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SECAM, also written SÉCAM (Séquentiel couleur à mémoire[1], French for "Sequential Color with Memory"), is an analog color television system first used in France. A team led by Henri de France working at Compagnie Française de Télévision (later bought by Thomson, now Technicolor) invented SECAM. It is, historically, the first European color television standard.


Technical details

Just as with the other color standards adopted for broadcast usage over the world, SECAM is a standard which permits existing monochrome television receivers predating its introduction to continue to be operate as monochrome television. Because of this compatibility requirement, color standards added a second signal to the basic monochrome signal, which carries the color information. The color information is called chrominance or C for short, while the black and white information is called the luminance or Y for short. Monochrome television receivers only display the luminance, while color receivers process both signals.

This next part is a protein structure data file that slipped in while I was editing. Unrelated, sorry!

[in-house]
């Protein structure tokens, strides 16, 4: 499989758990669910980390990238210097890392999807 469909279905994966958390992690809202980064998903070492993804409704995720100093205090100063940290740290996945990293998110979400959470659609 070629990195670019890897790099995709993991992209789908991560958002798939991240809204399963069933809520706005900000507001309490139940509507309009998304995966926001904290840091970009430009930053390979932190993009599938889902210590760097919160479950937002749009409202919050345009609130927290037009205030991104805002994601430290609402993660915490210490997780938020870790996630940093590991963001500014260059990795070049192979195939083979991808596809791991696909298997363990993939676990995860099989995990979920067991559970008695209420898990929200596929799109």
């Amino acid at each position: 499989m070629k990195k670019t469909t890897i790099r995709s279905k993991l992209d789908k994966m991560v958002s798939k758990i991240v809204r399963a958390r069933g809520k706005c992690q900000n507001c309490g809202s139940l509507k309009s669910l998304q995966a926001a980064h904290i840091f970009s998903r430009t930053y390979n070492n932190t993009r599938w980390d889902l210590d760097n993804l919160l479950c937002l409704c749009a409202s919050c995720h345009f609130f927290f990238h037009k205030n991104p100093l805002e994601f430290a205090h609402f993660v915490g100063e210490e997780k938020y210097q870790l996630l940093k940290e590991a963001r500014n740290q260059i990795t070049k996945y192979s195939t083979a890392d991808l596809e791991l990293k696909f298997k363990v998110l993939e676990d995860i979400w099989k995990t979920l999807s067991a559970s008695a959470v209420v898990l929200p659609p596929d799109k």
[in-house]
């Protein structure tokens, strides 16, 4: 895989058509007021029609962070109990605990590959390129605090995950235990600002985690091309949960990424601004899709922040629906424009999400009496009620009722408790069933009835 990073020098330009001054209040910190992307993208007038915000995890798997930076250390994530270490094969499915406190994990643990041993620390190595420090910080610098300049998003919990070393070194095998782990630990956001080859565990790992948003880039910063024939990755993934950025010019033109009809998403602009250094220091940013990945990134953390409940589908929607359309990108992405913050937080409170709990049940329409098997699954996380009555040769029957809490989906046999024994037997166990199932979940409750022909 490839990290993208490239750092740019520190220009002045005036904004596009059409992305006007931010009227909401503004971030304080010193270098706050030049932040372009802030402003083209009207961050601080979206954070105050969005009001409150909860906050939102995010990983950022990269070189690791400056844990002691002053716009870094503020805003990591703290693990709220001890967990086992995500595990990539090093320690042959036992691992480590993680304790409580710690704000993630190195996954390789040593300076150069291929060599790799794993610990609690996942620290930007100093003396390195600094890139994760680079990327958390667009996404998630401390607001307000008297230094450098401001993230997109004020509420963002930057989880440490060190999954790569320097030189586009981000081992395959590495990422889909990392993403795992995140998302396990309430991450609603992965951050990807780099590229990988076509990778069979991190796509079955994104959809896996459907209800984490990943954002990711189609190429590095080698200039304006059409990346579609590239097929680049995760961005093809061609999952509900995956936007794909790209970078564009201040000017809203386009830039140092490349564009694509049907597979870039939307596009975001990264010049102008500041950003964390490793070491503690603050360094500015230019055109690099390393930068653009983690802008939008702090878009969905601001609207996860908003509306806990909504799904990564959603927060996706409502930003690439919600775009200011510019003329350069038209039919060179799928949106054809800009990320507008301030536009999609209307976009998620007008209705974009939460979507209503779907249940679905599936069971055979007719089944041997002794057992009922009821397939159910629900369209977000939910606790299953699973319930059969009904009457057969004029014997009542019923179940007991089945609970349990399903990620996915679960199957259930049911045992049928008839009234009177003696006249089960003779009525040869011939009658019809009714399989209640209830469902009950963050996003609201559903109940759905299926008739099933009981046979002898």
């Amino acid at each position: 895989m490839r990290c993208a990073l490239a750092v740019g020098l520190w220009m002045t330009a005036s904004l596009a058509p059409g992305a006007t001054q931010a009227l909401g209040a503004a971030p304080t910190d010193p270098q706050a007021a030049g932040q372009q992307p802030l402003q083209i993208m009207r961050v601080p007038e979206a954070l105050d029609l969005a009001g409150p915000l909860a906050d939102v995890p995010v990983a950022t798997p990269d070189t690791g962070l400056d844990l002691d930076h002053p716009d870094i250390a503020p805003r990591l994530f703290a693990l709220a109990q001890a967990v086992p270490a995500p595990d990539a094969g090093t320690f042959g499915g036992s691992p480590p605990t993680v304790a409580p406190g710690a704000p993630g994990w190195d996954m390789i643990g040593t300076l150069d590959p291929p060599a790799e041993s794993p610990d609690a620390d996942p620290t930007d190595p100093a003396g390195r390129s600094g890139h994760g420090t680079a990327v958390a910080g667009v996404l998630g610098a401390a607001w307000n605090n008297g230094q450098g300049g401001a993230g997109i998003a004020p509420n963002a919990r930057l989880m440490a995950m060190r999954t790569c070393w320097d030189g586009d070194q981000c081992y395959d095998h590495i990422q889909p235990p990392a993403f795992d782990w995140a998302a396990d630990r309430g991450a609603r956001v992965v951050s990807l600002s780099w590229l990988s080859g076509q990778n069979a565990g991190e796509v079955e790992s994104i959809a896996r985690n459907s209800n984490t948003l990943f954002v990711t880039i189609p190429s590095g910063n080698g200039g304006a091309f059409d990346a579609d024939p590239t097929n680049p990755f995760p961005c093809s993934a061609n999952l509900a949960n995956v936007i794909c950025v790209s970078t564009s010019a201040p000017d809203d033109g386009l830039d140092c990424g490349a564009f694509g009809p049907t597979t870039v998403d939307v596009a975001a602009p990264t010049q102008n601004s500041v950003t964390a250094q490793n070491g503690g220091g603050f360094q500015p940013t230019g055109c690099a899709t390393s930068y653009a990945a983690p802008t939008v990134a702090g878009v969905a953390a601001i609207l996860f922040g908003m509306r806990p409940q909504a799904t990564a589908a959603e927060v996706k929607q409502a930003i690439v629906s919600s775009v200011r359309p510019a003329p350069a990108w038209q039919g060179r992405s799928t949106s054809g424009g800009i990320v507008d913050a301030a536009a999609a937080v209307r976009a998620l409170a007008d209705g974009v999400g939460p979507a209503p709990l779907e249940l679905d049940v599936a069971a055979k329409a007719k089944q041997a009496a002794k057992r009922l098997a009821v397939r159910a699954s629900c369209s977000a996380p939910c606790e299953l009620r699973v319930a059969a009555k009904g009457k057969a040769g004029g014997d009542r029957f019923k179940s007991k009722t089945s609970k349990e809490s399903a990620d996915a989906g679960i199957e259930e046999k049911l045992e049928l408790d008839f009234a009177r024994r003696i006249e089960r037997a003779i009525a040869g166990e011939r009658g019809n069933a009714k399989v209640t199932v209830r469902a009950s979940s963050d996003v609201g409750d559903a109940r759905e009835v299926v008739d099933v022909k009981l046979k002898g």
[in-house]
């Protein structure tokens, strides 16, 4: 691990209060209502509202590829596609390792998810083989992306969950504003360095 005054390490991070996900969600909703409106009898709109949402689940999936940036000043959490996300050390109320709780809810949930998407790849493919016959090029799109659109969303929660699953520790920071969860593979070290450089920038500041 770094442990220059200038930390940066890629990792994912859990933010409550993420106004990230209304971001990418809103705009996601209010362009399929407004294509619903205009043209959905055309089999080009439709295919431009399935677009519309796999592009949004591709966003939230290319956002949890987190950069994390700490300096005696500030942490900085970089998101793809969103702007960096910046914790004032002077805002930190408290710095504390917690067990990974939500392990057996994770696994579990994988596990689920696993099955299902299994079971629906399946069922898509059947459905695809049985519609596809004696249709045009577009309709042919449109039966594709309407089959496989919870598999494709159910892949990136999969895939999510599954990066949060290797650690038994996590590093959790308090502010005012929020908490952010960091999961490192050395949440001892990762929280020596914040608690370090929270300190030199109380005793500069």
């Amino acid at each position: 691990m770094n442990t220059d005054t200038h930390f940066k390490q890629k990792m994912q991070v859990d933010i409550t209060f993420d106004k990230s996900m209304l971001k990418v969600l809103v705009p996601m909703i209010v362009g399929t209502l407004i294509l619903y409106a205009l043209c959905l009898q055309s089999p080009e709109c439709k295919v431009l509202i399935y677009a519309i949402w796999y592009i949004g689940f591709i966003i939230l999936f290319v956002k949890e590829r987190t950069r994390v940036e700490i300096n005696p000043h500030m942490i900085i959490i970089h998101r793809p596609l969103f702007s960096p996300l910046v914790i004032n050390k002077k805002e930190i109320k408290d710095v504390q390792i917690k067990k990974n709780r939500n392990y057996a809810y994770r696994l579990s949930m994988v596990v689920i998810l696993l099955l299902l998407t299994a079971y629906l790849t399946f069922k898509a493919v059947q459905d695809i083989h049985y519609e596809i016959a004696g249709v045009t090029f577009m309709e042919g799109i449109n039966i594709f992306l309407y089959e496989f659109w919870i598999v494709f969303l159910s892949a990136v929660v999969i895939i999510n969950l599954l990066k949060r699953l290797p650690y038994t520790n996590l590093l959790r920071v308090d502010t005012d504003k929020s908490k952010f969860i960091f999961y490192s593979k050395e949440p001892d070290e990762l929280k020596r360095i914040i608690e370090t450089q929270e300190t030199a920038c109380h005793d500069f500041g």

Additionally, for compatibility, it is required to use no more bandwidth than the monochrome signal alone; the color signal has to be somehow inserted into the monochrome signal, without disturbing it. This insertion is possible because the spectrum of the monochrome TV signal is not continuous, hence empty space exists which can be utilized. This lack of continuity results from the discrete nature of the signal, which is divided into frames and lines. Analog color systems differ by the way in which empty space is used. In all cases, the color signal is inserted at the end of the spectrum of the monochrome signal.

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